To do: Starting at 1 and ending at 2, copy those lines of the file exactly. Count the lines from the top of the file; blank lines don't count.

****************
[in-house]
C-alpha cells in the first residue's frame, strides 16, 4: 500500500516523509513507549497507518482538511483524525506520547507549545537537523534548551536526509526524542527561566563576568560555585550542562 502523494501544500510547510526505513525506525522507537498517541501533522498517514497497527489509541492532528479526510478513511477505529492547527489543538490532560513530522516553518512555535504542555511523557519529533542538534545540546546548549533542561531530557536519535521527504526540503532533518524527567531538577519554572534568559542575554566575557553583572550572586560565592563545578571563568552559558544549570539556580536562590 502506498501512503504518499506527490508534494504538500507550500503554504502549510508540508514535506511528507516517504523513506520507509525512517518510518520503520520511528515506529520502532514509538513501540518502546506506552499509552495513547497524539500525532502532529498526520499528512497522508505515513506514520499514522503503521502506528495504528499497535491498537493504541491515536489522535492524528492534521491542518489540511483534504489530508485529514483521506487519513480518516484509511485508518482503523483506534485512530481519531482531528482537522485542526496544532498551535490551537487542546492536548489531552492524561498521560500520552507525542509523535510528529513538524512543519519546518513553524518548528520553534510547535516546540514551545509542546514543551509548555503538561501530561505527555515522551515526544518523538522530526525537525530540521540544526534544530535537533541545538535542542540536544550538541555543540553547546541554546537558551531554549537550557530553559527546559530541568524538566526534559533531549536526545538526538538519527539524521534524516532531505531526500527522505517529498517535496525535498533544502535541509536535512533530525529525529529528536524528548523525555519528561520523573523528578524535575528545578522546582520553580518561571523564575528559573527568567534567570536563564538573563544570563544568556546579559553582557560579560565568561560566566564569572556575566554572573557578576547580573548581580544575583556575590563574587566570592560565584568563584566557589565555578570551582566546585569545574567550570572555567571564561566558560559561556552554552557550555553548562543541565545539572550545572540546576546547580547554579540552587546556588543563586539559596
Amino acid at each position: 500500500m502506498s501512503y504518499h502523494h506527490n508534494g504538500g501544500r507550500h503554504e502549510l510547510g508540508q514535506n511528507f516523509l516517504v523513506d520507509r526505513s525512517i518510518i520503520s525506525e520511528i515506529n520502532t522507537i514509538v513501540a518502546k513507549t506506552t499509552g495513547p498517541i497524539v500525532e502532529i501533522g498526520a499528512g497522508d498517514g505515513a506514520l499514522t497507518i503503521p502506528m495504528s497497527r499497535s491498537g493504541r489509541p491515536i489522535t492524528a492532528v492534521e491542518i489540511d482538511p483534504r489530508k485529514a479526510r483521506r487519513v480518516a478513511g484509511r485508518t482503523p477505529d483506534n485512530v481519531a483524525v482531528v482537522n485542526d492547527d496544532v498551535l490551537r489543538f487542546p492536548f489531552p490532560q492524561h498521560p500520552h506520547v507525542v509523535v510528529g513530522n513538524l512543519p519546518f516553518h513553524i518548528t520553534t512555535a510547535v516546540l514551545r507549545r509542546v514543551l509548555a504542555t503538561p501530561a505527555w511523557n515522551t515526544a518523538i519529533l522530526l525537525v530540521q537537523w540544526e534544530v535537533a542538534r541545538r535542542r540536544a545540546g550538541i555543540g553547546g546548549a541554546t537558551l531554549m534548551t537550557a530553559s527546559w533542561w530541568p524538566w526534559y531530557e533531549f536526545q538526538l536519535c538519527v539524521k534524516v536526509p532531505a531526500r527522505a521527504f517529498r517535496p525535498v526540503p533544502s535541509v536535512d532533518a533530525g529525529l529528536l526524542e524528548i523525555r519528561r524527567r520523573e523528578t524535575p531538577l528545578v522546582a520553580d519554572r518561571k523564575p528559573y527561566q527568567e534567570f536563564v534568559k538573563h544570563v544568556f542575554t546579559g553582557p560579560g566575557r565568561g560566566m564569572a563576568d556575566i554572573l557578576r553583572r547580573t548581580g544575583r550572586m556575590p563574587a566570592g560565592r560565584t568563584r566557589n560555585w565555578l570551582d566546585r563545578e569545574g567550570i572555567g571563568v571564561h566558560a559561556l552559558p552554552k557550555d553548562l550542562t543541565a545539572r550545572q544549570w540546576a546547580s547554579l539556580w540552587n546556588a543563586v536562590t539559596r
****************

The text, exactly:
[in-house]
C-alpha cells in the first residue's frame, strides 16, 4: 500500500516523509513507549497507518482538511483524525506520547507549545537537523534548551536526509526524542527561566563576568560555585550542562 502523494501544500510547510526505513525506525522507537498517541501533522498517514497497527489509541492532528479526510478513511477505529492547527489543538490532560513530522516553518512555535504542555511523557519529533542538534545540546546548549533542561531530557536519535521527504526540503532533518524527567531538577519554572534568559542575554566575557553583572550572586560565592563545578571563568552559558544549570539556580536562590 502506498501512503504518499506527490508534494504538500507550500503554504502549510508540508514535506511528507516517504523513506520507509525512517518510518520503520520511528515506529520502532514509538513501540518502546506506552499509552495513547497524539500525532502532529498526520499528512497522508505515513506514520499514522503503521502506528495504528499497535491498537493504541491515536489522535492524528492534521491542518489540511483534504489530508485529514483521506487519513480518516484509511485508518482503523483506534485512530481519531482531528482537522485542526496544532498551535490551537487542546492536548489531552492524561498521560500520552507525542509523535510528529513538524512543519519546518513553524518548528520553534510547535516546540514551545509542546514543551509548555503538561501530561505527555515522551515526544518523538522530526525537525530540521540544526534544530535537533541545538535542542540536544550538541555543540553547546541554546537558551531554549537550557530553559527546559530541568524538566526534559533531549536526545538526538538519527539524521534524516532531505531526500527522505517529498517535496525535498533544502535541509536535512533530525529525529529528536524528548523525555519528561520523573523528578524535575528545578522546582520553580518561571523564575528559573527568567534567570536563564538573563544570563544568556546579559553582557560579560565568561560566566564569572556575566554572573557578576547580573548581580544575583556575590563574587566570592560565584568563584566557589565555578570551582566546585569545574567550570572555567571564561566558560559561556552554552557550555553548562543541565545539572550545572540546576546547580547554579540552587546556588543563586539559596